Between 1978 and 2002, China sent 580,000 students and scholars to study abroad. About two thirds of these students and scholars adjusted their immigrant status and became permanent residents of their residing societies, especially the United States that has received around forty to fifty percent of Chinese students abroad. This dissertation focuses on Chinese student migrants as a case of contemporary international professional migration and studies their mobility, identities, and community formation from historical and transnational perspectives. It begins with 1978 when China began its open-door and reform policies and U.S.-China relations were normalized. It examines the changing Chinese policies on migration and the increasing attention China paid to student migrants, revealing how student migrants' transnational mobility was tied to China's political and economic reforms. It then discusses how the preference for skilled and professional migrants in U.S. immigration laws developed over time and what Chinese and Asian student and professional migration revealed about post-1965 U.S. national identity and international relations. It also examines how professional migrants, with better social mobility than past generations of migrants, faced both opportunities and challenges in forming their local communities in post-1965 U.S. society. This dissertation in the end looks at the return and circular migration of Chinese student and professional migrants. It revises the conventional framework of studying immigration as a linear process and argues that for a large number of returning Chinese student migrants, citizenship is not a signifier of assimilation or of permanent settlement but a status used for transnational mobility transcending the national boundaries which define and justify citizenship. This dissertation draws from sociological, anthropological, and political science studies of recent migrants while providing historical perspective on the recent past. Its analysis is based on a wide variety of written documents in both Chinese and English, including censuses, surveys, immigration policies and laws, congressional records, government publications, media reports, immigrant organization records, as well as migrants' online discussions. Another key source is fieldwork in both China and the United States, including visits to migrants-related organizations and sixty interviews with student migrants and returnees in the two countries.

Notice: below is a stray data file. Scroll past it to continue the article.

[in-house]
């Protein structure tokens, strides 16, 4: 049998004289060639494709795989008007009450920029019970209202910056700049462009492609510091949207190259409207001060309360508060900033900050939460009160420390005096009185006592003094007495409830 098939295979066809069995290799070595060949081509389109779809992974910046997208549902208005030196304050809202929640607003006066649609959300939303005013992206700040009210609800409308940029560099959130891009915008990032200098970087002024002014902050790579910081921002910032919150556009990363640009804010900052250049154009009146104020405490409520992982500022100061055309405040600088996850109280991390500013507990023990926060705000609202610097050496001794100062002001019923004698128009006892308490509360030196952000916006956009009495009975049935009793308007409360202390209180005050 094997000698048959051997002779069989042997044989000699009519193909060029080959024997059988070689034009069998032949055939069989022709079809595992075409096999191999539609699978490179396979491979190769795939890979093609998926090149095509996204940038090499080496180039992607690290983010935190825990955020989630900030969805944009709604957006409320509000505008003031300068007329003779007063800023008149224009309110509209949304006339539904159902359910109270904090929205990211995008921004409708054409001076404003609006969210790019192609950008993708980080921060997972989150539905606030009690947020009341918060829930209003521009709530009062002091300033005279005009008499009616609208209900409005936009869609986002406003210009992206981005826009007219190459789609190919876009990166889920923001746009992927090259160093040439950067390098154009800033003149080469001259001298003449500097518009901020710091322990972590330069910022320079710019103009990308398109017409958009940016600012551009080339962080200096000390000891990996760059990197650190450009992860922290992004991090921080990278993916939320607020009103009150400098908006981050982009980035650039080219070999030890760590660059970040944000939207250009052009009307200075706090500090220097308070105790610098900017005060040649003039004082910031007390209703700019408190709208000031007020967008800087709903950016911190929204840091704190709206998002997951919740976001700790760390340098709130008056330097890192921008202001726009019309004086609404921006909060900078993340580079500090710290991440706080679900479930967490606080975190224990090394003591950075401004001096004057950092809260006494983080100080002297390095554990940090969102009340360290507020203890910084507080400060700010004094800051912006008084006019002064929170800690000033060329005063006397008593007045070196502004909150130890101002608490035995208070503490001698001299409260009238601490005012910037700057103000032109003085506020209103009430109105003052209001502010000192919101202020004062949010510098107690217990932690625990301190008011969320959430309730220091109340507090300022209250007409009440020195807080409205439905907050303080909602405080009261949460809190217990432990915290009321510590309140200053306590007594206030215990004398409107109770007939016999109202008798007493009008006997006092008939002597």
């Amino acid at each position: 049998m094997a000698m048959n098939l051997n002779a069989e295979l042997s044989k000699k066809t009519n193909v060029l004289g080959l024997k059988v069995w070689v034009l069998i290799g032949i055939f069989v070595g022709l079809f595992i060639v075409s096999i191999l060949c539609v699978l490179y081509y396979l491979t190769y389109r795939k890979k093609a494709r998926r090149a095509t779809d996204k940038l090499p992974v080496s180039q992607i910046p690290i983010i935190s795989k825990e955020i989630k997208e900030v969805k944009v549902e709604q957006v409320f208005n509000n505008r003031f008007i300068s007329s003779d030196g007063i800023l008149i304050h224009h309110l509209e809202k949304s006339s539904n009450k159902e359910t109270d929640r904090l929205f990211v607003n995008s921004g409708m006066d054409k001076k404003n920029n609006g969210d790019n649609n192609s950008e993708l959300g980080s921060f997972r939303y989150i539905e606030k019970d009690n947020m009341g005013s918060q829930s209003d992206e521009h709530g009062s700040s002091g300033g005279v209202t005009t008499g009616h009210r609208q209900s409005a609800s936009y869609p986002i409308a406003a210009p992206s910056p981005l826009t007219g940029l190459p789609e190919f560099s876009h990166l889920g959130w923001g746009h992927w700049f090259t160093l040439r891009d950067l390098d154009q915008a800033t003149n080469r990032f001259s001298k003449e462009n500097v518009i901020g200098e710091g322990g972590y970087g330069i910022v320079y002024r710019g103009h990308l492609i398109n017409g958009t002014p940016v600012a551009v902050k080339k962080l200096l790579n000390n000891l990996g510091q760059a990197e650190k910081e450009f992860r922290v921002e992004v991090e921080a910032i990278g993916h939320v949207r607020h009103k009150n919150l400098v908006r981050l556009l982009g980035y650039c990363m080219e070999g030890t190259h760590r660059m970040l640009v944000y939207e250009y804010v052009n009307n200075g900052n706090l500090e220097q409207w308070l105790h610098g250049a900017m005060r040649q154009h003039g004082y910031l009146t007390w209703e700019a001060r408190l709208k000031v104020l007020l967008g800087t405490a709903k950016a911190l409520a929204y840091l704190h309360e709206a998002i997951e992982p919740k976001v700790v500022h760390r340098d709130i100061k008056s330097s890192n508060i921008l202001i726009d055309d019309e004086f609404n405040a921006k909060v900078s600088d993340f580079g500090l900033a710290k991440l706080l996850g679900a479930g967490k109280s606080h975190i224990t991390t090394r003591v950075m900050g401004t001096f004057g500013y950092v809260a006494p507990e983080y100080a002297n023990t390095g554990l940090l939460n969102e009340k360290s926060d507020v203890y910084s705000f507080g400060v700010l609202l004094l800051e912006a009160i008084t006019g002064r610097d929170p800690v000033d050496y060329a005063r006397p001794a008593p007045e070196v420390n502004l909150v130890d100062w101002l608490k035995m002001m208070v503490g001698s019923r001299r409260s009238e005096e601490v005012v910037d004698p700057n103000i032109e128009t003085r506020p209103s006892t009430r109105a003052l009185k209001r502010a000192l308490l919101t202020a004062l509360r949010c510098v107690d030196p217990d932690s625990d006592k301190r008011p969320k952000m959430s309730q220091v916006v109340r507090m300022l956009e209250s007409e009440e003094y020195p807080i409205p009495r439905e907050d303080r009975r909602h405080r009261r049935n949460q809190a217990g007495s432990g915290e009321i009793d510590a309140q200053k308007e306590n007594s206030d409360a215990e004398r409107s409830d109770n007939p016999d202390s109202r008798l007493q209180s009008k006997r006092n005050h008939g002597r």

University of Minnesota Ph.D. dissertation. July 2009. Major: History. Advisors: Erika Lee and Barbara Y. Welke. 1 computer file (PDF); xv, 339 pages, appendices 1-2.
Mobility, community and identity: Chinese student/professional migration to the United States since 1978 and transnational citizenship..
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